Should Social Security Cuts Be on the Table?: No Need to Cut the Little That Recipients Get (NYT)

Roosevelt Institute Senior Fellow Jeff Madrick argues that despite the deficit hawks' sleight of hand, Social Security isn't facing any sort of crisis, and there are much better ways to fix its finances than by downgrading its current benefits from inadequate to insulting.

The Poor Still Can't Breathe Easy Post-Fiscal Cliff (The Nation)

NND Editor Bryce Covert writes that while the poor got off easier than many feared in the fiscal cliff deal, they still took some painful blows, and the looming debt ceiling battle is the part where the defeated slasher villain stands back up and grabs his machete.

'Cliff' Deal is a Decent Start for Low-Income Americans (The Nation)

At the risk of interrupting some quality despair, Greg Kaufmann argues that progressives should instead accentuate the positives of the current deal: extensions of the EITC, child tax credit, and unemployment benefits, and no cuts to food stamps or entitlements.

Let's be straight on 'investing in our middle class' (EPI)

Lawrence Mishel writes that by attempting to spin the fiscal cliff deal as an investment in the middle class while bragging about how much it has shrunk the government, the White House is trying to have its cake, eat it too, and claim it's actually a revolutionary diet.

Time to play offense for the social safety net (MSNBC)

Ned Resnikoff makes the case that instead of constantly trying to defend the safety net from cuts, progressives should push to make it bigger and better and adopt the GOP's strategy of beating their heads against the politically impossible until it becomes a reality.

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Daily Digest - January 2: It's a Deal

Jan 2, 2013Tim Price

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Retrench Warfare (Prospect)

The deal passed, the fiscal cliff has been averted for now, and Democrats... won? Kind of? Robert Kuttner explains why it's hard to muster the enthusiasm for a full-on Snoopy Dance over the results of a battle we shouldn't have been fighting in the first place.

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Retrench Warfare (Prospect)

The deal passed, the fiscal cliff has been averted for now, and Democrats... won? Kind of? Robert Kuttner explains why it's hard to muster the enthusiasm for a full-on Snoopy Dance over the results of a battle we shouldn't have been fighting in the first place.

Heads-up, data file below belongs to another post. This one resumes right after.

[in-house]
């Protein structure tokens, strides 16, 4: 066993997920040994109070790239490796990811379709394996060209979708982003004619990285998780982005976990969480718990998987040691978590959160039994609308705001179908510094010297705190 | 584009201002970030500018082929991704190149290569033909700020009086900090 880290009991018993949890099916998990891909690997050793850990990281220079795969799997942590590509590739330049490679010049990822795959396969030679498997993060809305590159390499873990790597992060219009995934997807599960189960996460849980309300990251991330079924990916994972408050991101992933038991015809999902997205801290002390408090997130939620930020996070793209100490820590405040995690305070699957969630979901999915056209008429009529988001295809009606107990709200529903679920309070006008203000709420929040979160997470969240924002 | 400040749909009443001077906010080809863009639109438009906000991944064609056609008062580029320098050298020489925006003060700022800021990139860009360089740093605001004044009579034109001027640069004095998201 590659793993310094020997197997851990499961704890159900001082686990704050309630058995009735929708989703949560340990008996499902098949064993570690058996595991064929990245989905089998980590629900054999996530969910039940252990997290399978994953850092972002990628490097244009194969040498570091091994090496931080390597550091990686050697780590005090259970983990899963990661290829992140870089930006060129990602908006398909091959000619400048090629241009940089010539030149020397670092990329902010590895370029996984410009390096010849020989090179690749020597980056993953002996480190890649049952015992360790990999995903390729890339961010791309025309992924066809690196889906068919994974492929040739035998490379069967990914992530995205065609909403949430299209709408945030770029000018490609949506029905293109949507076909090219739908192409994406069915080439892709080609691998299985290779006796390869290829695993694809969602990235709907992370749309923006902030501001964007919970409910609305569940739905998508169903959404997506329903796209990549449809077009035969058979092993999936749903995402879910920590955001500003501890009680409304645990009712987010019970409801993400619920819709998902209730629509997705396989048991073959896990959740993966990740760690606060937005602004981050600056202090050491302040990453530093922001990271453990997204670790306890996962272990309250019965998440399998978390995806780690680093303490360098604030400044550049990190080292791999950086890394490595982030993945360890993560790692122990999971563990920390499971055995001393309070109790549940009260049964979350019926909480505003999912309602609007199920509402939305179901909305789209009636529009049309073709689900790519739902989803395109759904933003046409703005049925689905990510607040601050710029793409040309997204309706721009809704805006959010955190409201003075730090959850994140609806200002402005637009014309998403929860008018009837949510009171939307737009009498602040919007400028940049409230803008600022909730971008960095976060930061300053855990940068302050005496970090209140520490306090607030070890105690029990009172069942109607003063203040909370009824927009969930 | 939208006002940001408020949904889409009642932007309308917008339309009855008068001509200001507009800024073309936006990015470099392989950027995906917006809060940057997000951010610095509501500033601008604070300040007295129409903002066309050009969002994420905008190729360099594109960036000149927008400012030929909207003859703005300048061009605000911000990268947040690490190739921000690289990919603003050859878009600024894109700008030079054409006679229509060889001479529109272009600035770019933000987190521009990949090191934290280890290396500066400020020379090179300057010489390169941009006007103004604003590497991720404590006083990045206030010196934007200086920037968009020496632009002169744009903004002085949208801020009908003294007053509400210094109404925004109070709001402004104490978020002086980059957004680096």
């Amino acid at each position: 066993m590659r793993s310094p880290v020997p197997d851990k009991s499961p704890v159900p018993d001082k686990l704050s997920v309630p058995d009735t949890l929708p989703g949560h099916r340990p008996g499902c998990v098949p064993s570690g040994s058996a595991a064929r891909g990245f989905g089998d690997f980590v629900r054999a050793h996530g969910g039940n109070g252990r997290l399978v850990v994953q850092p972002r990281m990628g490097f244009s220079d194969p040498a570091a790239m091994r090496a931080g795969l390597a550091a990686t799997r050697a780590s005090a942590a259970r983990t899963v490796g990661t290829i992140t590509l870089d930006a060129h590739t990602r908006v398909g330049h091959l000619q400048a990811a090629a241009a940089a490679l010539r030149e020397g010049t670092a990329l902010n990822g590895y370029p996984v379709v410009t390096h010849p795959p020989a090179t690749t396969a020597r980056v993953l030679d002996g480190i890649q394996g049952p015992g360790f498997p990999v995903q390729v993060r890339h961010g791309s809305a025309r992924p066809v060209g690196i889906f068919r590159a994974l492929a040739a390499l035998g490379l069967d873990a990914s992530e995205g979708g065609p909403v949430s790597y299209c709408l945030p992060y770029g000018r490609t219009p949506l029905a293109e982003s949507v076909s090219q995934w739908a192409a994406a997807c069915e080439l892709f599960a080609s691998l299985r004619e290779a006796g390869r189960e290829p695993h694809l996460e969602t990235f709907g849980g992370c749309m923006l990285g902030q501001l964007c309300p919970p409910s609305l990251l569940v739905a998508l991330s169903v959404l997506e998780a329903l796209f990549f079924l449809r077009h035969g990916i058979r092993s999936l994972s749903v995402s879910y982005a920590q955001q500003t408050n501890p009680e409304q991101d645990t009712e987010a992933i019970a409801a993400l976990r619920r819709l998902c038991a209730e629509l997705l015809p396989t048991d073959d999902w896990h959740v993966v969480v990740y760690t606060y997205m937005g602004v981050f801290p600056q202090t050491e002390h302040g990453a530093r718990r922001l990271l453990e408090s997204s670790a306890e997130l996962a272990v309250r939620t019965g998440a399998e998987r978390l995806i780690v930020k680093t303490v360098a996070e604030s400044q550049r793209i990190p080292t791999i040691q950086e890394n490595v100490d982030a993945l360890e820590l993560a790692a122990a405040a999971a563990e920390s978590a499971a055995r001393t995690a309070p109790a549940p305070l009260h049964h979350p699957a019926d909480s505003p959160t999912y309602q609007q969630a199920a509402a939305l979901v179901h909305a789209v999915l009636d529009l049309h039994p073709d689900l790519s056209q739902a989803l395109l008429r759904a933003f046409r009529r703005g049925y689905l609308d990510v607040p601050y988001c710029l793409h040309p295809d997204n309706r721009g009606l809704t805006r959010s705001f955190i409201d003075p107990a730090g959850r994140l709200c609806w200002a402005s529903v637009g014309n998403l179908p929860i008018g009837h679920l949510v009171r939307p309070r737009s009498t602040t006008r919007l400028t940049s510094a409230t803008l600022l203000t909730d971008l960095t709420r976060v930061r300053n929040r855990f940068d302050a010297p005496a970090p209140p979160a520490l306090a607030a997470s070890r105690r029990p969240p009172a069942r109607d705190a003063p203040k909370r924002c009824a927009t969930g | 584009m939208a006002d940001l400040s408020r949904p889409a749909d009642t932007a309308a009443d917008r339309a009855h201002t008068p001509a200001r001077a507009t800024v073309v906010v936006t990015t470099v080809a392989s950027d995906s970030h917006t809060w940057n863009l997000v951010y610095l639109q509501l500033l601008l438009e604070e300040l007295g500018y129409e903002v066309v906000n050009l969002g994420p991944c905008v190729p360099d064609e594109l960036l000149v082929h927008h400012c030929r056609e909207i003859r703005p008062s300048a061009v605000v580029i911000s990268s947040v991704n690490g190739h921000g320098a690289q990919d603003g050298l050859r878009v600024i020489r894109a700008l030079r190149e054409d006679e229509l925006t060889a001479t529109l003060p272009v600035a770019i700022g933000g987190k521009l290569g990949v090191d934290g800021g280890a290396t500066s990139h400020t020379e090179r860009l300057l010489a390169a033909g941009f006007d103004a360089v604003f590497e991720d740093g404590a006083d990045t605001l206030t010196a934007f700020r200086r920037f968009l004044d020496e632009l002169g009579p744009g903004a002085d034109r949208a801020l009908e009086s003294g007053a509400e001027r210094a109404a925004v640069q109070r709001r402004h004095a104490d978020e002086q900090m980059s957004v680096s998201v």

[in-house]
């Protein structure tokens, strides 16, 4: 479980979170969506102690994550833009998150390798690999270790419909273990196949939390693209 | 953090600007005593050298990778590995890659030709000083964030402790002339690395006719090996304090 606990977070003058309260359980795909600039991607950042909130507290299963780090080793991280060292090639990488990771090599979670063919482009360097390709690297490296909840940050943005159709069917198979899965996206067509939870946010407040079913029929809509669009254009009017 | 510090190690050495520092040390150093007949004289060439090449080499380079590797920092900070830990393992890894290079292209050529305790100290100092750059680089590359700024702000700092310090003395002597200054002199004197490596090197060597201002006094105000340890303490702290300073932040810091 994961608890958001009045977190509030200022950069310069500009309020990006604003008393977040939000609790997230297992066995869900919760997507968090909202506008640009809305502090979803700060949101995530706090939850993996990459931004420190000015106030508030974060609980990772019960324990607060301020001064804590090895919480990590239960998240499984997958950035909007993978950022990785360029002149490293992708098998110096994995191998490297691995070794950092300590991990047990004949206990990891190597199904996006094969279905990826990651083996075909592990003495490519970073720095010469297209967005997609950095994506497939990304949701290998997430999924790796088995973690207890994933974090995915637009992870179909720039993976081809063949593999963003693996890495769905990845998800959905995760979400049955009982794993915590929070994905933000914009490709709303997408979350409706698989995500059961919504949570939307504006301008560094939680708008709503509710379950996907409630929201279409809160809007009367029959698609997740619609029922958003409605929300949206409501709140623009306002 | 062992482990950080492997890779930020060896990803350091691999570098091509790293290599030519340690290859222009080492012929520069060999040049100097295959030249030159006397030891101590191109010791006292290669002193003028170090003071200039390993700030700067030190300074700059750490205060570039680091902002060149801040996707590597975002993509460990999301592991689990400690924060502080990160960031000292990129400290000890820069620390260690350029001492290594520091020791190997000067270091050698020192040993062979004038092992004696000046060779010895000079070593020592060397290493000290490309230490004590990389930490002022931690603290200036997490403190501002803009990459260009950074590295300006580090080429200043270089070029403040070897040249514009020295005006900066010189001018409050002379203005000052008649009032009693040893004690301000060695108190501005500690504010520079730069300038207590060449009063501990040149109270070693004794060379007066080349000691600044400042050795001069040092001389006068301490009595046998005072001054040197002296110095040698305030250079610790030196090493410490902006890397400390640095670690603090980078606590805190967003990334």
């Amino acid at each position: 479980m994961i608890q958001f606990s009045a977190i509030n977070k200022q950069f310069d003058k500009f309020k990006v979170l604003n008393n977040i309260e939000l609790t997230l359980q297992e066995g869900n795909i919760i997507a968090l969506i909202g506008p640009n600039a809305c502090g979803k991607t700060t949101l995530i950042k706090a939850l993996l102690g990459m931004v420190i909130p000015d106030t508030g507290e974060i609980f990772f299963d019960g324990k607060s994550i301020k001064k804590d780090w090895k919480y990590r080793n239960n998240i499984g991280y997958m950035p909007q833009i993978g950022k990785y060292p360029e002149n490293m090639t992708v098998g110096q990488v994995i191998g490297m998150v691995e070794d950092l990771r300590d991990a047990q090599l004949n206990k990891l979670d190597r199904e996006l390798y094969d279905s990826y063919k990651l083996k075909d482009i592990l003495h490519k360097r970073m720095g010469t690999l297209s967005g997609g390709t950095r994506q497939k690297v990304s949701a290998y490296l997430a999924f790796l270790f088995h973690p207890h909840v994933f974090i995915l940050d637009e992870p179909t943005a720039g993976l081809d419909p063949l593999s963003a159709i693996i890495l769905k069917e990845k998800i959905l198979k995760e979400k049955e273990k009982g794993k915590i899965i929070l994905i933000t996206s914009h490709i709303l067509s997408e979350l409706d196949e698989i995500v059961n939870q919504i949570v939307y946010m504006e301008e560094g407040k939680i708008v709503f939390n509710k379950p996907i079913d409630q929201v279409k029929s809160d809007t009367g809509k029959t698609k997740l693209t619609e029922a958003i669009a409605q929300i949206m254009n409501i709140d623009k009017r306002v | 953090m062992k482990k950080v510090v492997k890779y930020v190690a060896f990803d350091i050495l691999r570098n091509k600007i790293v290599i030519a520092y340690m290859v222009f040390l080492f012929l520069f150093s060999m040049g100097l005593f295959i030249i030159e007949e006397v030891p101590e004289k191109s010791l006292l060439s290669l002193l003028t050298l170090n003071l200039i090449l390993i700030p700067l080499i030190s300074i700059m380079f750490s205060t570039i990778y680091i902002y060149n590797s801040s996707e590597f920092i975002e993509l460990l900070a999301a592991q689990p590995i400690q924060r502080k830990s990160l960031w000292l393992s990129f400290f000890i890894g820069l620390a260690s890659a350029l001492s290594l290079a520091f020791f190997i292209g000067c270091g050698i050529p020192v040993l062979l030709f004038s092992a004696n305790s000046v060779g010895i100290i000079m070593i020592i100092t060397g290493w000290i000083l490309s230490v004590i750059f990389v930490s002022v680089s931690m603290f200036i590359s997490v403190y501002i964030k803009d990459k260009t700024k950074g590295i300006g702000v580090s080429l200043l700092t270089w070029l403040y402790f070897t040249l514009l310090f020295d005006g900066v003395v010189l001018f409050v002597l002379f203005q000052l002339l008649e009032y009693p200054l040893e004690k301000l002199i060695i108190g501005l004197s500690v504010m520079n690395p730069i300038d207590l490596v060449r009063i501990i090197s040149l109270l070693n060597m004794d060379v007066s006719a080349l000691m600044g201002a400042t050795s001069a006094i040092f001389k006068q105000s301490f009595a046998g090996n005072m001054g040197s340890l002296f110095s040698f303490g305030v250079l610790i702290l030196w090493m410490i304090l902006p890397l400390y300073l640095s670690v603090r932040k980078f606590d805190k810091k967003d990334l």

The Ongoing War: After the Battle Over the Cliff, the Battle Over the Debt Ceiling (Robert Reich)

Now that the last big manufactured fiscal crisis has been resolved, enjoy this 24-hour respite before the next one begins. Robert Reich warns that the absence of a debt ceiling increase in the deal means the GOP's campaign against government will continue.

Fixing the economy, a new focus for Congress (WaPo)

As lawmakers gird themselves for their next debate about whether they should harm the economy a lot or just a little bit, Katrina vanden Heuvel urges them to instead make 2013 the year they actually focus on making America stronger and more equal.

Eight Corporate Subsidies in the Fiscal Cliff Bill, From Goldman Sachs to Disney to NASCAR (Naked Capitalism)

Roosevelt Institute Fellow Matt Stoller writes that while fiscal cliff coverage focused on individual tax rates, corporate lobbyists took pains to ensure the deal didn't overlook the stuff that really matters, like tax breaks for building big circles for cars to drive around.

Bigger Tax Bite for Most Under Fiscal Pact (NYT)

Binyamin Appelbaum and Catherine Rampell note that the deal's income tax increases will only affect top earners, but the expiration of the payroll tax cut means people living paycheck to paycheck will have more to fear than America's embattled half-millionaires.

The Estate Tax is a Huge Giveaway in the Fiscal Cliff Talks (The Atlantic)

Matthew O'Brien writes that holding the estate tax below Clinton levels as part of the deal costs twice as much revenue as chained CPI would save. So we almost cut benefits for average senior citizens, but we're looking out for the ones with $20 million in the bank.

Why Tom Harkin and a Handful of Other Progressives Opposed the Deal (The Nation)

John Nichols notes that most progressives in Congress voted for the deal despite reservations, but a few holdouts argued that since voters have twice embraced a promise to raise taxes on anyone making over $250K, they might reasonably expect for that to happen.